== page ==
The forced withdrawal of Circuit Judge Kristi Harrington from reelection is a loss for our Bar, our state and the entire legal profession. The process that brought it about is even worse.
As a trial lawyer with a statewide practice, I have appeared before most of our state’s Circuit Court judges. Every courtroom is different, and so is every judge. That is why the first rule of advocating in court is to know your audience. Know your judges, and if you do not know their preferences, ask. Lawyers must adjust their tactics to the personality of each judge, not the other way around.
That’s why I was shocked by Jay Bender’s guest column, as it detailed four complaints from his single encounter with Judge Harrington:
1.) She admonished him for not holding the swinging doors.
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2.) She admonished him for not asking to approach the bench.
3.) She admonished him for putting his briefcase on another individual’s desk.
4.) She did not like it when he talked over her.
The encounter should have taught him basic lessons not only in court but also in life.
First, respect the courtroom. That means holding the door so it does not cause a commotion. The knee-level doors in a Charleston County courtroom, separating the spectator area from the counselor’s tables, are spring loaded. If you’re not careful, they will crash back and forth as if you just dramatically entered a saloon in the Wild West. The courtroom is not a saloon and should not be treated as such.
Second, respect the bench. Unlike Mr. Bender, I have found it is common practice in South Carolina to ask to approach the bench. It’s understandable that judges who are often dealing with pro se (unrepresented) litigants accused of violent crimes might devise such a custom. This is not something they just do on television. I have never been admonished by a judge for extending this courtesy.
The last thing judges should worry about is protecting lawyers’ feelings.
Third, do not disrespect others. The two tables perpendicular to the bench in Charleston courtrooms are the desks of the professionals of court administration, the court reporter and the clerk. We lawyers have our own tables to put our briefcases on (or, more appropriately, under).
Fourth, do not ever, under any circumstances, talk over the judge or, for that matter, anyone else.
But for these “offenses” Mr. Bender, who has been practicing since 1975, finds that a judge who has been on the bench for nearly a decade was appropriately removed, ending his column by saying that the “process will never be free of politics, but in this instance, it worked.”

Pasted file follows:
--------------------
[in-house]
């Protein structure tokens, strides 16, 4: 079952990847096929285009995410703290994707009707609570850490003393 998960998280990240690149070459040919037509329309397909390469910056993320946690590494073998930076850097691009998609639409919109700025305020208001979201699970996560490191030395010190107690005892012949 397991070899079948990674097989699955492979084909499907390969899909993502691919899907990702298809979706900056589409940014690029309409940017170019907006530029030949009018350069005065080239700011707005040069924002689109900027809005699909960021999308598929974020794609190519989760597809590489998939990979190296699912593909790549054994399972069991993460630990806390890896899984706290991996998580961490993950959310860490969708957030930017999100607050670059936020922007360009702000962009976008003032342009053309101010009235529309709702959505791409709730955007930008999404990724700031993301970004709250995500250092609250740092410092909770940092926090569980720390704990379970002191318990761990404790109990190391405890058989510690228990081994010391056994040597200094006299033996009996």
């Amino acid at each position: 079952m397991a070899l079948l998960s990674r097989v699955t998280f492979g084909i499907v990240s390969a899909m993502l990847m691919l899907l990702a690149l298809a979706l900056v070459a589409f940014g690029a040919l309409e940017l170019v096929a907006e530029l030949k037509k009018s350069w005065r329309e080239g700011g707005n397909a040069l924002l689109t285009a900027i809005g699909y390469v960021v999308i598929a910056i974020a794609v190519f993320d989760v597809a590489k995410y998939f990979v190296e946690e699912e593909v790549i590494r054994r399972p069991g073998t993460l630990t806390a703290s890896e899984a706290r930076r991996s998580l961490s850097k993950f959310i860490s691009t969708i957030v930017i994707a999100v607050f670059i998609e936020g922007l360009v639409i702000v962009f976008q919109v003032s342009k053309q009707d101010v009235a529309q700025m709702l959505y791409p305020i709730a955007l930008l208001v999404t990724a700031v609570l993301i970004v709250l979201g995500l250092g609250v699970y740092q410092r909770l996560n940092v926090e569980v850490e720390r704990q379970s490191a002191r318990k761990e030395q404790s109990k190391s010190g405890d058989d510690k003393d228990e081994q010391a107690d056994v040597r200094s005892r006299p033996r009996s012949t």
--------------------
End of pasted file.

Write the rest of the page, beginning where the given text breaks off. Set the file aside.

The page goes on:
As attorneys, we believe in due process. Judge Harrington’s process was an all-male commission that badgered and forced her withdrawal for not being motherly enough to the professionals appearing before her. Courtroom advocacy is not hacky-sack. It is not hand-holding. The last thing judges should worry about is protecting lawyers’ feelings. They should only be concerned with presiding over a fair proceeding, remaining impartial and making decisions based on law.
Watch to see if a legislator or spouse of a legislator is picked to fill Judge Harrington’s seat.
Judge Harrington is a professional jurist who finds time to teach at the Charleston School of Law and act as the go-to for students to learn how a courtroom operates.
Judge Harrington demands respect in her courtroom and runs her proceedings efficiently. She is always educated on the issues before her and is prepared to hear your argument. She has ruled for my clients in some proceedings and against them in others. I certainly haven’t had anything close to a 100 percent batting average in her courtroom, but that is to be expected.
As someone who wakes up every day to fight for justice, I believe that Judge Harrington has suffered an injustice.
Legislators electing judges is a strange thing, and it seems to me that this situation is a very good argument against it. Watch to see if a legislator or spouse of a legislator is picked to fill Judge Harrington’s seat. That will tell you most of what you need to know about the politics of the process.
Mr. Willey is a Charleston trial lawyer; contact him at Roy@akimlawfirm.com.